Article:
Email is perhaps the most personal and professional way to reach out to leads, prospects, or customers, and is a crucial step in any successful sales outreach strategy. Afterall, there must be a reason that 86 percent of B2B professionals prefer to use email when communicating for business purposes, and 59 percent of B2B marketers claim email to be their most effective channel in terms of revenue generation (source).
Yet what happens when you have the name and company of a prospect, but can’t seem to find their email address in even the smallest crannies of the internet? A lot of people are protective of their email address, and for good reason - it’s the best way to prevent spam.
You could simply guess, trying various first and last name combinations, and hope for the best. Or, you could reference some of these tried and true email format finder practices. Below are some tips for finding that elusive prospect’s email.
How to find someone’s company email address
1. Check their company “Contact Us” page
One of the first things you should do if you don’t know a prospect’s business email is to visit their company website. Nearly every company has a “Contact Us” tab that conveniently provides a phone number or a link to their main email.
You can call them up directly or send an inquiring email. Chances are the person in charge of monitoring that page will put you in contact with the person you’re trying to get a hold of.
2. Use social media to connect
Social media is supposed to be just that - social! If you don’t have a prospect’s email, but are connected on sites like LinkedIn, don’t be afraid to send them a direct message. Yet beware of your LinkedIn message becoming the sales pitch. Include something you appreciate about their company or the industry they’re in. Establishing rapport will give you more than just their email address - it will allow you to nurture the relationship as well.
Twitter is another form of social media that is great for finding emails. If you search for their Twitter handle you may be able to find their email or links to the websites they are associated with. If not, you can send them a quick message inquiring about their work, and eventually ask to continue the conversation via email.
3. Subscribe to their email list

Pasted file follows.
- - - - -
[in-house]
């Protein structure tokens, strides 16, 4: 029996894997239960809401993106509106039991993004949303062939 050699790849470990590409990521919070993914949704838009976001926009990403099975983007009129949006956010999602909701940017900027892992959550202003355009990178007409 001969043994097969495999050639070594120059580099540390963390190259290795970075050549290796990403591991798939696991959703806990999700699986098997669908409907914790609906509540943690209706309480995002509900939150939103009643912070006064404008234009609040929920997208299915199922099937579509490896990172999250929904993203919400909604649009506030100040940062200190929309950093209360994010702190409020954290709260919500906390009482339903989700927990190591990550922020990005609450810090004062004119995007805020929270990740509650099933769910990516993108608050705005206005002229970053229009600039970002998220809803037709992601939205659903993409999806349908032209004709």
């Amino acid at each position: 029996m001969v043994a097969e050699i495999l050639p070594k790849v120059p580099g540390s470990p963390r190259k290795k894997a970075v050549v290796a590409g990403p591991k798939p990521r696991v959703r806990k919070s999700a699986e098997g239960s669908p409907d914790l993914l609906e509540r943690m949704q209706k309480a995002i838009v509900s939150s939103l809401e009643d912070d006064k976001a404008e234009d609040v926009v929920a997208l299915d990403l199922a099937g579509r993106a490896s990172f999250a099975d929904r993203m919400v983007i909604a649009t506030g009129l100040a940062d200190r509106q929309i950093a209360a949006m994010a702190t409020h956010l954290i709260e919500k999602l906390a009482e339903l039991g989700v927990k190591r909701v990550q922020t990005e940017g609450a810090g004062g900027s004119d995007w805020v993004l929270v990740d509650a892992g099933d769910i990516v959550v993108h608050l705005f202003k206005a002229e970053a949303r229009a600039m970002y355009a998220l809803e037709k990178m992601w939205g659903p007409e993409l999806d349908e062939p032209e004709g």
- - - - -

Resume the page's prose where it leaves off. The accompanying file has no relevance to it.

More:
A lot of companies today send out newsletters. When you subscribe to them, you can often reply to whoever sent it. Though it may not be the exact person you’re looking for at the company, it is an opportunity for you to get a foot in the door and to connect with someone who could introduce you to the prospect you’re actually seeking out.
4. Search for their personal website or blog posts
If you can find a personal blog or website for a contact, you might be able to find their email on the “contact” page. If not, they might still have a contact form that gets sent to their email without them having to publish their address for the world to see.
5. Call them up
As another somewhat last resort, you can try to call them. This step is only recommended if you have reason to believe that they have not received any of your other messages. You can contact the main company line and either ask to be connected with your prospect or leave your email address for them to reach out to.
Tread carefully when contacting someone by phone. If the prospect has made it very clear that they are not interested in connecting with you, then you should think about finding new prospects.
6. Use email look-up online services
There are a host of email discovery tools out there, and they are probably the easiest way to find an email address without having to do all the guess-work yourself. Below are some of the most popular email discovery tools:
- Vocus.io: a chrome extension that guesses and validates emails, particularly good for targeted searches.
- Find That Email: offers bulk email searches, and what’s more - you get 50 free searches a month.
- Clearbit Connect: a chrome extension that offers 100 free searches a month.
- Toofr: a great discovery tool that ranks its search results by confidence.
While these tools are helpful, they aren’t perfect. Sometimes they aren’t able to find an email address, or provide you with a nonexistent address. They also only allow a limited number of searches, and their subscriptions are often pricey.
Additionally, you should be wary of this kind of cold email outreach. While it may result in higher open rates, the reply rates are less than 2% (source).
7. Trial and error
Most companies use some sort of naming convention for the format of their email addresses. This is typically some combination of individuals’ first and last names, and the domain name for the company’s website.
I.e first name_last [email protected]omain name.com
First name.last [email protected] name.com
While trial and error is time consuming, it can be fairly effective. This is a good process to use once you’ve exhausted all other options.
Before you go digging for a prospect’s business email, remember that they are a real person, and that the relationship with that potential customer is more important than obtaining their email. If you can establish some kind of rapport with a prospect before immediately asking for their contact information, you can kill two birds with one stone: building customer trust as well as attaining a new contact.